“It’s our democracy, stupid.”


The continued existence of democracy, much less an even stronger one, is what is in a crisis. The “school crisis”, along with many others, is a distraction. Just a symptom of the more serious crisis we face. Schools are simply one of our many institutions that are under attack. The very “idea” of democracy is being undermined over and over again–and its not easy for me to see how we can put humpty-dumpty together again. Because it’s democracy that is the real basis for the idea of accountability! “Throw the rascals out” is where it all begins. But “accountability” is now being used as a tool to undermine democracy!

The democracy we have experienced for several hundred years was pretty thin at it’s start, and began slowly to take on some flesh—as more and more of us were included, viewed as members of “the ruling class” with a right to make decisions about our future. But on every front we’re losing ground: voting? Clearly between gerrymandering and media consolidation and huge spending by rich individuals, corporations and foundations (so-called) the decks are heavily stacked against “us”. For perhaps the first (or 2nd?) time in our history the people’s vote for Congress is not reflected in who got elected to represent us. The number of low-income and black citizens who are now in jail make a mockery of democracy–and deprive millions of their right to vote. And the campaign to restrict voting further continues. (No country comes close to having as many of its people in prison!) And on and on.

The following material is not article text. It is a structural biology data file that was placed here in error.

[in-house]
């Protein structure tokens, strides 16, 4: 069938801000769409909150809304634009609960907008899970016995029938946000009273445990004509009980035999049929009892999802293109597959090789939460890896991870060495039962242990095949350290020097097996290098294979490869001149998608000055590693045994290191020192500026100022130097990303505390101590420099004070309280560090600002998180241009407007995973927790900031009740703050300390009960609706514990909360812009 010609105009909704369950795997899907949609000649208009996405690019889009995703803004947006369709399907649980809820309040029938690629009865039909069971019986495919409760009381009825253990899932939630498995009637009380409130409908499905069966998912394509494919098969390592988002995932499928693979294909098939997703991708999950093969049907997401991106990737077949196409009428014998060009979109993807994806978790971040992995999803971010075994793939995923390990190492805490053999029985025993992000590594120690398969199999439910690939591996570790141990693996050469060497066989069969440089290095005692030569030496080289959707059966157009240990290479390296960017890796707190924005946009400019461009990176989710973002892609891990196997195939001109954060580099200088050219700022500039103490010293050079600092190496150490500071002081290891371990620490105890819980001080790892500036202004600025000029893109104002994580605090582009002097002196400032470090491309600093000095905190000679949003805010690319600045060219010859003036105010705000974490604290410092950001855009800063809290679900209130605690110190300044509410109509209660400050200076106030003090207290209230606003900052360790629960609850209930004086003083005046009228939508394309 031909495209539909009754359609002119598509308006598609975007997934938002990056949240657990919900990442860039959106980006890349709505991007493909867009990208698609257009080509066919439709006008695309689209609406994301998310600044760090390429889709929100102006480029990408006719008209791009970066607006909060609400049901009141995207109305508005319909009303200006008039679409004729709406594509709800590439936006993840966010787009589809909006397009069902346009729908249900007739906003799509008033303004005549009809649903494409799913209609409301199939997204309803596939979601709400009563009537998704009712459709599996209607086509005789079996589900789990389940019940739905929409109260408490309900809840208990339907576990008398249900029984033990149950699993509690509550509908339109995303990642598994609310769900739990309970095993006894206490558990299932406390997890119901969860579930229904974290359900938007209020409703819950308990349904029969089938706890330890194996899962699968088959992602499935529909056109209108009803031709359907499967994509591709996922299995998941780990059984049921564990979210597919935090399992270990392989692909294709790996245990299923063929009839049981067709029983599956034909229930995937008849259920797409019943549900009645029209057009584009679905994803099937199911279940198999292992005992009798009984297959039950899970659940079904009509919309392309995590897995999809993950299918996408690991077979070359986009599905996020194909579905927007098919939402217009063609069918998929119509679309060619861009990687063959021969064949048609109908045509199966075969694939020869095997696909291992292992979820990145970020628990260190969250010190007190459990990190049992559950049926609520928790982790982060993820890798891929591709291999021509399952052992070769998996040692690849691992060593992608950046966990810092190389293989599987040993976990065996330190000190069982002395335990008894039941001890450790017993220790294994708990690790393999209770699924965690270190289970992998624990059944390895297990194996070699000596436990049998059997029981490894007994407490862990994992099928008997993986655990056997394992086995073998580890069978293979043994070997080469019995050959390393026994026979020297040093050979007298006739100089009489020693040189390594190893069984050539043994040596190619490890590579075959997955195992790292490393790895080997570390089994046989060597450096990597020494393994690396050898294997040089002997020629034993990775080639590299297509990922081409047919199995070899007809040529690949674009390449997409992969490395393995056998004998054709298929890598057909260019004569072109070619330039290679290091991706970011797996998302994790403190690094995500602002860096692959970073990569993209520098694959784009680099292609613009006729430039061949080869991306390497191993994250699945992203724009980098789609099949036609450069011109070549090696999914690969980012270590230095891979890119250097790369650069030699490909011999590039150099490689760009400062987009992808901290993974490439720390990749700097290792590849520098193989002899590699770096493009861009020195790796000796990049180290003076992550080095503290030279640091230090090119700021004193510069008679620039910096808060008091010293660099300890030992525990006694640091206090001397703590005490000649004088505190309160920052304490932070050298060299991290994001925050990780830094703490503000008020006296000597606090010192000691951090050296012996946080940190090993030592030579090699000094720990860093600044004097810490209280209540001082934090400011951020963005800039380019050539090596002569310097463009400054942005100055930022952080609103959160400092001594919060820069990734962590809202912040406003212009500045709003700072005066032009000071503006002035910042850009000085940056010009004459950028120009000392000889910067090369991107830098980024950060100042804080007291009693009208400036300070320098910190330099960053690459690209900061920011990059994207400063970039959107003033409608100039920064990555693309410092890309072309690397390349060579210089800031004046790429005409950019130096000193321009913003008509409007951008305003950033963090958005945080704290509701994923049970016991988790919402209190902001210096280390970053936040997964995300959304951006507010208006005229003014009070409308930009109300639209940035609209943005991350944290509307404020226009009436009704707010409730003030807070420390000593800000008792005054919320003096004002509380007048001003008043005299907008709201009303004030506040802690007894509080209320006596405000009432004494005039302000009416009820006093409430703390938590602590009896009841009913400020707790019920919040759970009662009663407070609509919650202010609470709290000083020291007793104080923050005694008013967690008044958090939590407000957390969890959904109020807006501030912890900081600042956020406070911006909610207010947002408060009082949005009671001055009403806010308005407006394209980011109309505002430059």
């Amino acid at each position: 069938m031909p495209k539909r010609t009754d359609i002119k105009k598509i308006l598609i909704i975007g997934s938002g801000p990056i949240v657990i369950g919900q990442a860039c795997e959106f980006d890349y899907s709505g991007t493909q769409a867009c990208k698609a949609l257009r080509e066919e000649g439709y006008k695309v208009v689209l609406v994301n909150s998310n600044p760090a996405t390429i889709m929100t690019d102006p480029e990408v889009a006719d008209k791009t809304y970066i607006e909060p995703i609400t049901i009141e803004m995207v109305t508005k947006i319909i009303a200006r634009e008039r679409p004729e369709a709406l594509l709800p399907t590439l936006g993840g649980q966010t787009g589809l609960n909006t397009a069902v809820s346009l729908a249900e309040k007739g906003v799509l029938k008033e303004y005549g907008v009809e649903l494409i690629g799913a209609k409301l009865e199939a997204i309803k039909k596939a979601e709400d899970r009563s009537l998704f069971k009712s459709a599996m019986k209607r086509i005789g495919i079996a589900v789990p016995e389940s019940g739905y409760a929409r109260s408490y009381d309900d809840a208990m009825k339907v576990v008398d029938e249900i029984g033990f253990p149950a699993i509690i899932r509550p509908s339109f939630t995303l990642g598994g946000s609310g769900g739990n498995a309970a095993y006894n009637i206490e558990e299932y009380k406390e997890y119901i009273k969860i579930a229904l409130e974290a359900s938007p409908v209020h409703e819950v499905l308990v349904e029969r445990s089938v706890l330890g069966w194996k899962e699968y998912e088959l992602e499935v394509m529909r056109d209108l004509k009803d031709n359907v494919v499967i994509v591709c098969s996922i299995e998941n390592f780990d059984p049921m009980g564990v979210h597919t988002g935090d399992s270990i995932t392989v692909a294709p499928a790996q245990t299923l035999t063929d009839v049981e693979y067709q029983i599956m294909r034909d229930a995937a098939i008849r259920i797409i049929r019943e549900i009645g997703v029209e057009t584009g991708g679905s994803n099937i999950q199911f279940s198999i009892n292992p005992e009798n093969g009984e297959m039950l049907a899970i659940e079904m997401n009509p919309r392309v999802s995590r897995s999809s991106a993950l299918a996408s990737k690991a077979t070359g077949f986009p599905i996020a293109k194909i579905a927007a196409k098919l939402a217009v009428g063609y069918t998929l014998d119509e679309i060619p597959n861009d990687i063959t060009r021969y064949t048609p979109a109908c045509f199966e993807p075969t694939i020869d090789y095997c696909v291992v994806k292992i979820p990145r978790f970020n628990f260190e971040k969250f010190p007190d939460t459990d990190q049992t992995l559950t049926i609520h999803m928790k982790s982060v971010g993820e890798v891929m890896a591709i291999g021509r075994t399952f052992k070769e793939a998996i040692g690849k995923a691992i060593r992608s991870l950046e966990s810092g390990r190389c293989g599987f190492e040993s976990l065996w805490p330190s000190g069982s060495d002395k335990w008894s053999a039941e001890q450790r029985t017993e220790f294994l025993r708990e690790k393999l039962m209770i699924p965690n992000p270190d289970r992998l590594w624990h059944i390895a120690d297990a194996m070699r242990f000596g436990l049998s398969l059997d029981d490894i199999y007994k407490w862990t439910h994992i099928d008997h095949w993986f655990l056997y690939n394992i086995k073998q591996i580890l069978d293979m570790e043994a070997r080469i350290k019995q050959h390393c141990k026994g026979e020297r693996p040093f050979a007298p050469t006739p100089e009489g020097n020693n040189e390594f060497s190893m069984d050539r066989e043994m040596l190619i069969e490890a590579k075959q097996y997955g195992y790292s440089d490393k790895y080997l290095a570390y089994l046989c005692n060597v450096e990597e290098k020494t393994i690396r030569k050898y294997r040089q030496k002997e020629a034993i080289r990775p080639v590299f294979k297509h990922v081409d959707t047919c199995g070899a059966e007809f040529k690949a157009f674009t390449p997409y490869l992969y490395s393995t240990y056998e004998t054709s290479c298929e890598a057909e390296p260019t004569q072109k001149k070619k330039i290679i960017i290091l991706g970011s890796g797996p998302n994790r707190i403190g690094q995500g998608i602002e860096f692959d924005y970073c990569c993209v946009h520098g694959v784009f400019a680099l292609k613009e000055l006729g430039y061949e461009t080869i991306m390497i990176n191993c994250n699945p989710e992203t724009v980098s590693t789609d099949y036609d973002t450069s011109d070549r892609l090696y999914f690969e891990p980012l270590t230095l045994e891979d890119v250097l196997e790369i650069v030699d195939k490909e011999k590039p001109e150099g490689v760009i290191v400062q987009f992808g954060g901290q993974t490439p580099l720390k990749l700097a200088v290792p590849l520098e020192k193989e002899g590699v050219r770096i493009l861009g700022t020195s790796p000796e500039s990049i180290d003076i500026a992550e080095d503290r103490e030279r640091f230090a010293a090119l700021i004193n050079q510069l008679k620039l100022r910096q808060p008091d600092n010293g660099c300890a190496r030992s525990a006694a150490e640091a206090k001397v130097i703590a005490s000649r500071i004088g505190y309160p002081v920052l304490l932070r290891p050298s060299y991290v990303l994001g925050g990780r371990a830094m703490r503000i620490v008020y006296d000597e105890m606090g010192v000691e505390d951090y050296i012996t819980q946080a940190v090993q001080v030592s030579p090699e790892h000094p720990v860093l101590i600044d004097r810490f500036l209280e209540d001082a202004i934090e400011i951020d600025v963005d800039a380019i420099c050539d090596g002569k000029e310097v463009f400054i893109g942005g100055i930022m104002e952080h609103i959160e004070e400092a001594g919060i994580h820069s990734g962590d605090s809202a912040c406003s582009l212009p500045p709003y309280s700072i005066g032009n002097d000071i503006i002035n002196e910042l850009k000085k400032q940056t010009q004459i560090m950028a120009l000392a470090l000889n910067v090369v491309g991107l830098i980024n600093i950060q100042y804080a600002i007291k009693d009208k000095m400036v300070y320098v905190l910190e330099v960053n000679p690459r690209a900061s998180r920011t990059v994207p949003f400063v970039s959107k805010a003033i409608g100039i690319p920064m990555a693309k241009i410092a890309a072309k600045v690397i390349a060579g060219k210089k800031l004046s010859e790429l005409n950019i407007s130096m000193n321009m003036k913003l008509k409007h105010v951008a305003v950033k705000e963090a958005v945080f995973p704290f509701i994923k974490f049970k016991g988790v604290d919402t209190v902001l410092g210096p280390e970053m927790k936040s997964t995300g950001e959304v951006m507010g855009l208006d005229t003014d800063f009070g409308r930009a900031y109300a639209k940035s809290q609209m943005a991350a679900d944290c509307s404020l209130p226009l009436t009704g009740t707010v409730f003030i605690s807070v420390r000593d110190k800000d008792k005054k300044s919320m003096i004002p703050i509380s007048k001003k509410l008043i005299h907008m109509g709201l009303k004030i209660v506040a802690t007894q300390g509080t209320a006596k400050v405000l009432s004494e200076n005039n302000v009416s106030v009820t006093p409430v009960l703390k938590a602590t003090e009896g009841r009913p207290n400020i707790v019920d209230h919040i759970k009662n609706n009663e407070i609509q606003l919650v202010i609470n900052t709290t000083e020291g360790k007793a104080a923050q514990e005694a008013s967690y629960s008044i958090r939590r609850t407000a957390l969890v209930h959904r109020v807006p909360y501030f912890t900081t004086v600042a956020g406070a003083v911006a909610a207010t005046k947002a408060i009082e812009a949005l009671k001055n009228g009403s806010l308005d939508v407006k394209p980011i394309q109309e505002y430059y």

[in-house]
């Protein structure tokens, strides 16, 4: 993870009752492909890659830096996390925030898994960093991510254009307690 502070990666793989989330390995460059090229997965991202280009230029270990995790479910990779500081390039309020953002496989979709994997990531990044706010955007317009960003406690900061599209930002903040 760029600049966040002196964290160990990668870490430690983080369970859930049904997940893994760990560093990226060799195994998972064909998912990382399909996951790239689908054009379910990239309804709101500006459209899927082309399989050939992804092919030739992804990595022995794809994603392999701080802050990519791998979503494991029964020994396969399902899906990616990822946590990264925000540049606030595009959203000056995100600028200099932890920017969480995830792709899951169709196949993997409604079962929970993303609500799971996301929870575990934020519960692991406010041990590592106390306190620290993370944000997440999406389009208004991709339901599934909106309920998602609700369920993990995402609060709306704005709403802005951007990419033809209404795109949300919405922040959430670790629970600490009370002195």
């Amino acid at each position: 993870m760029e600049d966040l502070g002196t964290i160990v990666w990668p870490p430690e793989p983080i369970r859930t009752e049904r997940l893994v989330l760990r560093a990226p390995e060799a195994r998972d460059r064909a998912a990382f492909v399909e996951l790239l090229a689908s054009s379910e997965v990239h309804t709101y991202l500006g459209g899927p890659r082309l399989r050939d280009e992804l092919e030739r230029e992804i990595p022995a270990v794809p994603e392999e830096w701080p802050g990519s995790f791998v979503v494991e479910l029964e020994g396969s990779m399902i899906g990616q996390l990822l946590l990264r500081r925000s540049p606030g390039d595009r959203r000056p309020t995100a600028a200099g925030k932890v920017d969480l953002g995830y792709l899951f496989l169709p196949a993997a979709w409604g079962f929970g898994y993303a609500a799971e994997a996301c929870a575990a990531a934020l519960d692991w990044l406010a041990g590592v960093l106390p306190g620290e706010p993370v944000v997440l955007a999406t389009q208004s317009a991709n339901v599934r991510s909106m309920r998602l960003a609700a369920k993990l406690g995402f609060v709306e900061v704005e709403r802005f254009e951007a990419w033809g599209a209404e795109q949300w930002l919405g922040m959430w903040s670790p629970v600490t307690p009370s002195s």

I remember….when people said that our “exceptionalism” was due to our unusually large middle class, our social and class mobility, etc. These are not true anymore. We are lower on the international lists of mobility, care for children, income and wealth inequality than almost all OECD countries. Thank god for Russia and Mexico–who did even worse. In comparison, US schools look pretty good!!!!

But the same is true no matter what and where we look. Public libraries are endangered, local Post Offices closed, local school boards eliminated or increasingly irrelevant (In 1940 we had 200,000 such boards, today we have maybe 10,000–and many more students ). We want college degrees for “all”–but tuitions keep rising higher and higher, and now interest rates on tuition loans are increasing too!

Taxes are more unequal–and less onerous for the rich than they have been since before the New Deal–80 years ago. Fear, the enemy of democracy as FDR noted, is rampant. Secure pensions and social security seem precarious. The “government” thus cannot be “trusted” to hold our money safe for our future, claim the democracy enemies.

And the one major “balancing power” –labor unions–haven’t been so weak since I was a child.

I’ve barely covered a small part of what’s in store for us. And those behind these developments are moving as fast as they can–so that unraveling them becomes harder and harder to imagine. I hesitated to write this down–because it can paralyze us if it’s true. But it mustn’t.

Who is to stop this assault? I know, us.

10 Responses

  1. You’re right. This is hardly a battle that is being waged on public education alone. Jon Awbrey’s link is a noteworthy addition to your post. Keep writing for all of us.

  2. “us” is right, but by that we must find a great leader. How do we do that when it seems all the great leaders of today are corrupt in some manner???